Alonso in the center of the action in one of his last games for Bayern Munich, in April. “I am still as slow as I was when I was 20,” he said. CreditOscar Del Pozo/Agence France-Presse — Getty Images
He jokes that age has not improved him — “I am still as slow as I was when I was 20” — but nor did it visibly diminish him. Right up until his last game on May 27, he was the same Alonso who won the Champions League with Liverpool in 2005, the European Championship with Spain in 2008 and 2012 and the World Cup in 2010: composed, assured, spraying passes the width of the field, gently seizing control of the game until it bowed under his command.
What makes his longevity remarkable is that, even as Alonso did not change, the game around him did. In the 18 years since he made his debut for Real Sociedad, the team he supported as a child, the team with which his father, Periko Alonso, won the Spanish championship, Alonso has witnessed firsthand dozens of evolutions and revolutions. His relationship with soccer has never changed, he said, but soccer itself is markedly different.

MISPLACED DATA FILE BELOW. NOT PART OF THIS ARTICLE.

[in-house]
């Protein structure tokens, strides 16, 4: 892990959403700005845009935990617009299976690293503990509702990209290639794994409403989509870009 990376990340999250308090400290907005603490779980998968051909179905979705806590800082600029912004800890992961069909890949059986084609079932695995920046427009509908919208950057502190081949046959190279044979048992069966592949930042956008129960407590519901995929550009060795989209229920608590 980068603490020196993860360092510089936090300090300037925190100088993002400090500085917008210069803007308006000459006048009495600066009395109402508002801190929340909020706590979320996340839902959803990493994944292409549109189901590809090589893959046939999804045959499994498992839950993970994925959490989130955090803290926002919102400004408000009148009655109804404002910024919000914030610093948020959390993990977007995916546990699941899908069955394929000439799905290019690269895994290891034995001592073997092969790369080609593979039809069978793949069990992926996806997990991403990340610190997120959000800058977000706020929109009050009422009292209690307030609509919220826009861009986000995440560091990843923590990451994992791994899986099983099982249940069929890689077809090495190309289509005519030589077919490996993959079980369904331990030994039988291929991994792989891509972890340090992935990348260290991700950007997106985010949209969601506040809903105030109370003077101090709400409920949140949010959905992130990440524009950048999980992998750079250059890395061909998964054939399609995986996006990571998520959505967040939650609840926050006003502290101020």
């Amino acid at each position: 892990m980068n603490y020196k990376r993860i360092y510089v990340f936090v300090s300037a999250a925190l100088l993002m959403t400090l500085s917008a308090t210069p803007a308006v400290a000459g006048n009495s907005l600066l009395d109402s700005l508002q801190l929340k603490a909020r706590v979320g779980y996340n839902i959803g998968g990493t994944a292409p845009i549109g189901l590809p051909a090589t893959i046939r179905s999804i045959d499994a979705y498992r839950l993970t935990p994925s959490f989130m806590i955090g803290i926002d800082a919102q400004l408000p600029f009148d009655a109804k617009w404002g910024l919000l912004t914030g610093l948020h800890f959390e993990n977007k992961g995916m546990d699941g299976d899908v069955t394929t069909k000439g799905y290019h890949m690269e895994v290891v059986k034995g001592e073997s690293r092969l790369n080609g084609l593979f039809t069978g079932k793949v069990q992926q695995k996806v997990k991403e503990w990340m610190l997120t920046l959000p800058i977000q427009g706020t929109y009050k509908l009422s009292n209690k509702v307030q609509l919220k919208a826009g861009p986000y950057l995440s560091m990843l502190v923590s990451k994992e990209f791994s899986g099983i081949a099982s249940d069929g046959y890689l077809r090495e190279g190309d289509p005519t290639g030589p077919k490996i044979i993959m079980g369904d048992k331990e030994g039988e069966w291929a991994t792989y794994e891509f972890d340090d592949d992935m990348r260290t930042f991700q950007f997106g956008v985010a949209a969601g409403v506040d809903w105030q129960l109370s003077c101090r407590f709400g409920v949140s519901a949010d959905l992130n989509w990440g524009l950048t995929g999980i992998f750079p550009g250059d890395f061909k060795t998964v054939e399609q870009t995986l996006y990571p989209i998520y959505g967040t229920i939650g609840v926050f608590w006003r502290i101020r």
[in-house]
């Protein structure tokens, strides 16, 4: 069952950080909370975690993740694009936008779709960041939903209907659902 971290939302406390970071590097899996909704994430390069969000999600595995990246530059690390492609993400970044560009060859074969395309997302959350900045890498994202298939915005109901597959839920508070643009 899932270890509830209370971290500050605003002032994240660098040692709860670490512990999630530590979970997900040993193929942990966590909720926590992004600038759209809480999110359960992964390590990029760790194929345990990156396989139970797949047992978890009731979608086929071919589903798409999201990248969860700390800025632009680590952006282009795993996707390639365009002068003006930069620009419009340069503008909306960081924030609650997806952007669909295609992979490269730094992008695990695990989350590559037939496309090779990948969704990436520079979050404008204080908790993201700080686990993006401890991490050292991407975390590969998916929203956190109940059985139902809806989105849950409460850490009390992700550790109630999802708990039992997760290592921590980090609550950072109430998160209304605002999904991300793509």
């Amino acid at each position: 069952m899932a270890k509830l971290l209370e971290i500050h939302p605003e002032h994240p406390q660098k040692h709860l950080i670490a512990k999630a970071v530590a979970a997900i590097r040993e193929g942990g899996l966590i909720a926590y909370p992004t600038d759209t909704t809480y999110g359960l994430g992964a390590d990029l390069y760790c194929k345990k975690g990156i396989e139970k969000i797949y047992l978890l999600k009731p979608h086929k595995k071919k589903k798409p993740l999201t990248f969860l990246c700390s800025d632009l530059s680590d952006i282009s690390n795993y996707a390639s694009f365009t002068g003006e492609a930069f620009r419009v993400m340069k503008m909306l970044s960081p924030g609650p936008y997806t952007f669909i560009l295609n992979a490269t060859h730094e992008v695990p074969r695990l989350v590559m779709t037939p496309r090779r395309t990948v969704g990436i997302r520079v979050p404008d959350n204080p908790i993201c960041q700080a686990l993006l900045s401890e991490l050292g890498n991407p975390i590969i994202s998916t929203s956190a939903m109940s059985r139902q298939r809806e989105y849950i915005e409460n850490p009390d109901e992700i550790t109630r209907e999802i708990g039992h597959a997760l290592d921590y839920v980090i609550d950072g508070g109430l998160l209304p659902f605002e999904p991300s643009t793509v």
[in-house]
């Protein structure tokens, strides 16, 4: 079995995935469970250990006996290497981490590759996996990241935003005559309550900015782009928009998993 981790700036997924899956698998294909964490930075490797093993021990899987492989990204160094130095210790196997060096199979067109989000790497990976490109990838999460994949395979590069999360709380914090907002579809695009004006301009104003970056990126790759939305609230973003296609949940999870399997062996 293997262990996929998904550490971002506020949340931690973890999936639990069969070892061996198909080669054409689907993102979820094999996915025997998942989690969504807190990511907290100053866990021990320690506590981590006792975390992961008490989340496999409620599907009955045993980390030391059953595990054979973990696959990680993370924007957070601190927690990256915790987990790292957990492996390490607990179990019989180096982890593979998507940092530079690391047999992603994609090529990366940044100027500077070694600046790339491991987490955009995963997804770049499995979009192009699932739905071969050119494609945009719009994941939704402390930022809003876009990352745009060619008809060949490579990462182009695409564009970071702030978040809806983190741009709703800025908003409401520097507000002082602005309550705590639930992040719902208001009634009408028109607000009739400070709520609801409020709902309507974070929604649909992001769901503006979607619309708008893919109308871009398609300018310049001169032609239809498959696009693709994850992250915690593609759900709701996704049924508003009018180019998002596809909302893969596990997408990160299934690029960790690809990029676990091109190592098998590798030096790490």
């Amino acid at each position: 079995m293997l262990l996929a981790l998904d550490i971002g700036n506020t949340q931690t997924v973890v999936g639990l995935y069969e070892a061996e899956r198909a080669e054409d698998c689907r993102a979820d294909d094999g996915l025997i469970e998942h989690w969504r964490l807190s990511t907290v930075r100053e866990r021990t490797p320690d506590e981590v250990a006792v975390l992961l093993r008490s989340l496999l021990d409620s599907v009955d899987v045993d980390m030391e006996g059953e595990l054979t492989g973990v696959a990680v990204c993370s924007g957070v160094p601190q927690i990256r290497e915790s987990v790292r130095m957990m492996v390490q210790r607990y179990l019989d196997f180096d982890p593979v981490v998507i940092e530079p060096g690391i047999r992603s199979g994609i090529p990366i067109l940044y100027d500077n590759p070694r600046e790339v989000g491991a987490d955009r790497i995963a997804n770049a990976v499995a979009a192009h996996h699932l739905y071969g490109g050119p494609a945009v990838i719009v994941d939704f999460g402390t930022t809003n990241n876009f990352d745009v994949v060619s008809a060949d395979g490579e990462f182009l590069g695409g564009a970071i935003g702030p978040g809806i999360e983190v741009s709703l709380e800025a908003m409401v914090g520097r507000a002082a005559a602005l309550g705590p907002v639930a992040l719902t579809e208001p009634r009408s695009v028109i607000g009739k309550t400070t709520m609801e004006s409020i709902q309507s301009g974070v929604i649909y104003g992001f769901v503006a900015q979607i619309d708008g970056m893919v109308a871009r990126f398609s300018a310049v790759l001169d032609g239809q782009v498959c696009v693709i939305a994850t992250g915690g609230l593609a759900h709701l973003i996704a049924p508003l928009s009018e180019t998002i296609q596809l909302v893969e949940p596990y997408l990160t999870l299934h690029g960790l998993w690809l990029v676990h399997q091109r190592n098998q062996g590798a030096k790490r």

He was at Liverpool when the Premier League was the best league in the world, and in the thick of the most toxic years of Real Madrid’s rivalry with Barcelona. He played tiki-taka with Spain to conquer the world, lived without the ball for José Mourinho’s Madrid, and became an integral part of Pep Guardiola’s shape-shifting Bayern Munich.
当英超是世界最强联赛时，他是利物浦的一员，他也经历了皇马与巴萨最为剑拔弩张的日子。他随西班牙踢着tiki-taka征服了世界，体验过José Mourinho皇马中的非控球风格，又成为了Pep Guardiola转型中的拜仁慕尼黑不可或缺的一块拼图。
He has seen the game favor the slow and fetishize the fast; he has dropped back and he has pressed. A few weeks ago, Alonso, in a quiet moment, disappeared down a YouTube rabbit hole, watching videos of the Argentine playmaker Juan Román Riquelme.
他能拖后组织，他也能压上逼抢。几个礼拜前，Alonso，在一个静谧的时刻，迷失在了YouTube的兔子洞里，他看了一堆阿根廷的进攻组织者 Juan Román Riquelme的录像。
Alonso shared one of his final games, on May 20, with his children, Jon, 9, Ane, 7, and Emma, 3.CreditMichaela Rehle/Reuters